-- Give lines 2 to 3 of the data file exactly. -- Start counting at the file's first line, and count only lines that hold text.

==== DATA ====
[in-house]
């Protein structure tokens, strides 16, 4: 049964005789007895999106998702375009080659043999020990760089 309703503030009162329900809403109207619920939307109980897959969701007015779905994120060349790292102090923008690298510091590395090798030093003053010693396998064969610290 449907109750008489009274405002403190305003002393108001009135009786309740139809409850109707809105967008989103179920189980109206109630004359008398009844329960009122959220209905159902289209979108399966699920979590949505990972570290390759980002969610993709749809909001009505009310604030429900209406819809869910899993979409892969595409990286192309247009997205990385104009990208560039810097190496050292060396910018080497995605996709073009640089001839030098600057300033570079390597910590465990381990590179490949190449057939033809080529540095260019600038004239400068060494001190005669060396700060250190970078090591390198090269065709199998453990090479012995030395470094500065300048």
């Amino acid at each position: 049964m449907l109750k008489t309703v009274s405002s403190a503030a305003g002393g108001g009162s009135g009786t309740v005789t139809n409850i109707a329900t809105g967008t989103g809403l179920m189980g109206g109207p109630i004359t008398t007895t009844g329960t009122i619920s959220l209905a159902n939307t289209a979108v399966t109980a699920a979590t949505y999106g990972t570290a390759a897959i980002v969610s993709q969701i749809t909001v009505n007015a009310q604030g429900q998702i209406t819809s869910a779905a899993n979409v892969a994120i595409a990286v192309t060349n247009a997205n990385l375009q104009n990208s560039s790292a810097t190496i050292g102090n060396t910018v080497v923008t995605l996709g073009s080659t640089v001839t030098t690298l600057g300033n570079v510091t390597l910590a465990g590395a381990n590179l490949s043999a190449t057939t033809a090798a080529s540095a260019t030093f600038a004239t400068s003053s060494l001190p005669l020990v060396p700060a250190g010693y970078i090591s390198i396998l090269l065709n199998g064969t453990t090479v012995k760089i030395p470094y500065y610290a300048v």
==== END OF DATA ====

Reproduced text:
């Protein structure tokens, strides 16, 4: 049964005789007895999106998702375009080659043999020990760089 309703503030009162329900809403109207619920939307109980897959969701007015779905994120060349790292102090923008690298510091590395090798030093003053010693396998064969610290 449907109750008489009274405002403190305003002393108001009135009786309740139809409850109707809105967008989103179920189980109206109630004359008398009844329960009122959220209905159902289209979108399966699920979590949505990972570290390759980002969610993709749809909001009505009310604030429900209406819809869910899993979409892969595409990286192309247009997205990385104009990208560039810097190496050292060396910018080497995605996709073009640089001839030098600057300033570079390597910590465990381990590179490949190449057939033809080529540095260019600038004239400068060494001190005669060396700060250190970078090591390198090269065709199998453990090479012995030395470094500065300048």
């Amino acid at each position: 049964m449907l109750k008489t309703v009274s405002s403190a503030a305003g002393g108001g009162s009135g009786t309740v005789t139809n409850i109707a329900t809105g967008t989103g809403l179920m189980g109206g109207p109630i004359t008398t007895t009844g329960t009122i619920s959220l209905a159902n939307t289209a979108v399966t109980a699920a979590t949505y999106g990972t570290a390759a897959i980002v969610s993709q969701i749809t909001v009505n007015a009310q604030g429900q998702i209406t819809s869910a779905a899993n979409v892969a994120i595409a990286v192309t060349n247009a997205n990385l375009q104009n990208s560039s790292a810097t190496i050292g102090n060396t910018v080497v923008t995605l996709g073009s080659t640089v001839t030098t690298l600057g300033n570079v510091t390597l910590a465990g590395a381990n590179l490949s043999a190449t057939t033809a090798a080529s540095a260019t030093f600038a004239t400068s003053s060494l001190p005669l020990v060396p700060a250190g010693y970078i090591s390198i396998l090269l065709n199998g064969t453990t090479v012995k760089i030395p470094y500065y610290a300048v």